Human skull fragments, gold-capped teeth found at Deerfield Beach construction site

Construction halted at site that had been black cemetery

DEERFIELD BEACH, Fla. – As construction was beginning on a controversial luxury townhome project built over what was once a black cemetery, archeologists unearthed human skull fragments, two gold-capped teeth, an iron coffin handle and apparent coffin nails at the site, according to a city report obtained by Local 10 News.

The human remains were discovered Friday at the five-acre site in Deerfield Beach where dozens of black residents were buried beside a church, primarily during the first half of the last century.

The remains were discovered during a "shovel test" of one of 230 "anomalies" discovered at the site by the Archeological and Historical Conservancy, at a depth of about three feet, according to a report by the city-hired archeological firm Advanced Archeology, Inc.

The city commission, in a heated commission meeting during which many residents protested, voted on April 7 to allow Boca Raton developer Rob Kassab to build 69 townhomes on the site despite it being a historic cemetery and concerns that bodies were still in the ground.

"This is much much bigger than just a small piece of property -- this is our history," said Sherman Morris. "It's not for sale. We're not willing to give up this fight for the proverbial 30 pieces of silver."

Despite the outcry, a majority of three commissioners, led by Mayor Jean Robb, voted to allow construction to begin, leading to Friday's discovery.

It was only the latest in a series of poor decisions regarding the property during the past four decades.

In the 1970s, the gravestones were bulldozed with no notification given to families by a private landowner. At one point, the water table rose, unearthing numerous gravesites. Numerous bodies were moved, but the city failed to record them.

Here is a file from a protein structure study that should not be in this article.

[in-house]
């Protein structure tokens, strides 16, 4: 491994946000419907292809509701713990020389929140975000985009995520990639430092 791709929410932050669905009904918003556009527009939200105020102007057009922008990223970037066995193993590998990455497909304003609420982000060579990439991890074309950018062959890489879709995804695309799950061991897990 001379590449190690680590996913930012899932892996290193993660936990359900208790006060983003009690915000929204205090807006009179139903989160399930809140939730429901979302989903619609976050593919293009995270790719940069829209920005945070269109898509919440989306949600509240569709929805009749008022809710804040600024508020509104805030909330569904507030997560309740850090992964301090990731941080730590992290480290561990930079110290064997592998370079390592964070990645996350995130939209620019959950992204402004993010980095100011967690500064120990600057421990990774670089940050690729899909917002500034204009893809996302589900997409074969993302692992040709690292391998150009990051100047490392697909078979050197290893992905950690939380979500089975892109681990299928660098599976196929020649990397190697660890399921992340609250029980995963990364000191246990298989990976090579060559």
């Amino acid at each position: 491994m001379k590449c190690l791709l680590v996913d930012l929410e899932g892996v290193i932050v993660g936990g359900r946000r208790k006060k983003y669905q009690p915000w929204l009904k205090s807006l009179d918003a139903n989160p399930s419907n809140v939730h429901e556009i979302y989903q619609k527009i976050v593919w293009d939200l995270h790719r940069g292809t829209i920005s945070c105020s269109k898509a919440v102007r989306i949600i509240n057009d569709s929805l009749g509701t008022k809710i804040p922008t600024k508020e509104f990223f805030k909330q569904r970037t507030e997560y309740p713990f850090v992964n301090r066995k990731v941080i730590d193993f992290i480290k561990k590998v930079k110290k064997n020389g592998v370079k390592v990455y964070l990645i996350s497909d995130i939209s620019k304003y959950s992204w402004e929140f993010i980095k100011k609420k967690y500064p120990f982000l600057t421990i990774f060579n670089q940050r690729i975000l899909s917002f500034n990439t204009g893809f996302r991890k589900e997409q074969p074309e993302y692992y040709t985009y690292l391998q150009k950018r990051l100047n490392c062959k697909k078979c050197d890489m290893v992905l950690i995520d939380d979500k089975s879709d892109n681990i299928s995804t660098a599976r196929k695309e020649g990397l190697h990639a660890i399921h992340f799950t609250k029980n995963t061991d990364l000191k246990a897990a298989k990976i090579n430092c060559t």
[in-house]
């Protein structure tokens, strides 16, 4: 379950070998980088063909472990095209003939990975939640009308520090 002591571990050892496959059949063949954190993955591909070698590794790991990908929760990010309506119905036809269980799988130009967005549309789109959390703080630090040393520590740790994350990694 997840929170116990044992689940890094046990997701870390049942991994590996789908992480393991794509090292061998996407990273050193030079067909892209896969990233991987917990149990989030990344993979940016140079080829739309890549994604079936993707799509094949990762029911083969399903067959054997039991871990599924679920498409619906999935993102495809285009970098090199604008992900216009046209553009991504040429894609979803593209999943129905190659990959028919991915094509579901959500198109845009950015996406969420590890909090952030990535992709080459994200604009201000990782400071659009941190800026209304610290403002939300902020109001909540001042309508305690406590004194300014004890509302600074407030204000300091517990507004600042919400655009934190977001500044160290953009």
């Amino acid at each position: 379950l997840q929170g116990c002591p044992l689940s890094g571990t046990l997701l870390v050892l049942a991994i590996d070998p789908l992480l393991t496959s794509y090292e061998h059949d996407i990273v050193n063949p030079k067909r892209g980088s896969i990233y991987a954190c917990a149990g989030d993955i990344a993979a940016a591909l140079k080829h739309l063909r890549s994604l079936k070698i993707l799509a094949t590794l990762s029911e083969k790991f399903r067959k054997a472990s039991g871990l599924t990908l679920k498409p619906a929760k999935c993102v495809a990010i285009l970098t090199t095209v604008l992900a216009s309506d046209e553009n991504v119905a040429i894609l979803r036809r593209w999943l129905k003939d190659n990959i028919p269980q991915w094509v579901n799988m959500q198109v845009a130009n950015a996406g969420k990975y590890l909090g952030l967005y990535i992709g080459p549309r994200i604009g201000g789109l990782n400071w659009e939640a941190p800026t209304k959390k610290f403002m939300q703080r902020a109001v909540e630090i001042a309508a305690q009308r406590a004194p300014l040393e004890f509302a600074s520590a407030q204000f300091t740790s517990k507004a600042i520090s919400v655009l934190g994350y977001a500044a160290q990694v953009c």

"Our city didn't bother to keep records," said city activist Joan Maurice. "We didn't bother to let people know that we were going to dig up their families and move them someplace."

Despite the fact that numerous grave sites appeared to be unaccounted for, some estimate that more than 300 people were buried there. Two studies, one in 1986 and another in 2005, determined there were no remains on the site, despite the use of a magnetometer.

"Our history has been covered up, buried, misplaced," said Morris. "At what point does our history matter?"

The city, meanwhile, has been quiet on recent events, with city manager Burgess Hanson actively attempting to keep the public in the dark about what was found. In a memo sent to elected officials sent on Friday after Local 10 News learned that remains were found, Hanson asked commissioners to keep the information away from the media and residents.

"I would kindly ask that the [archeological report to the city] not be disclosed to the media or the public," Hanson wrote. "We do know that certain media institutions are aware of our findings. They can submit a public records request for the information and it will be provided to them. The city attorney and staff need to evaluate the information and meet with our archeologist. We do not want to create any unnecessary legal issues."

The Florida Division of Historical Resources ordered that the project be ceased after the bones and teeth were discovered, and the investigation continues.

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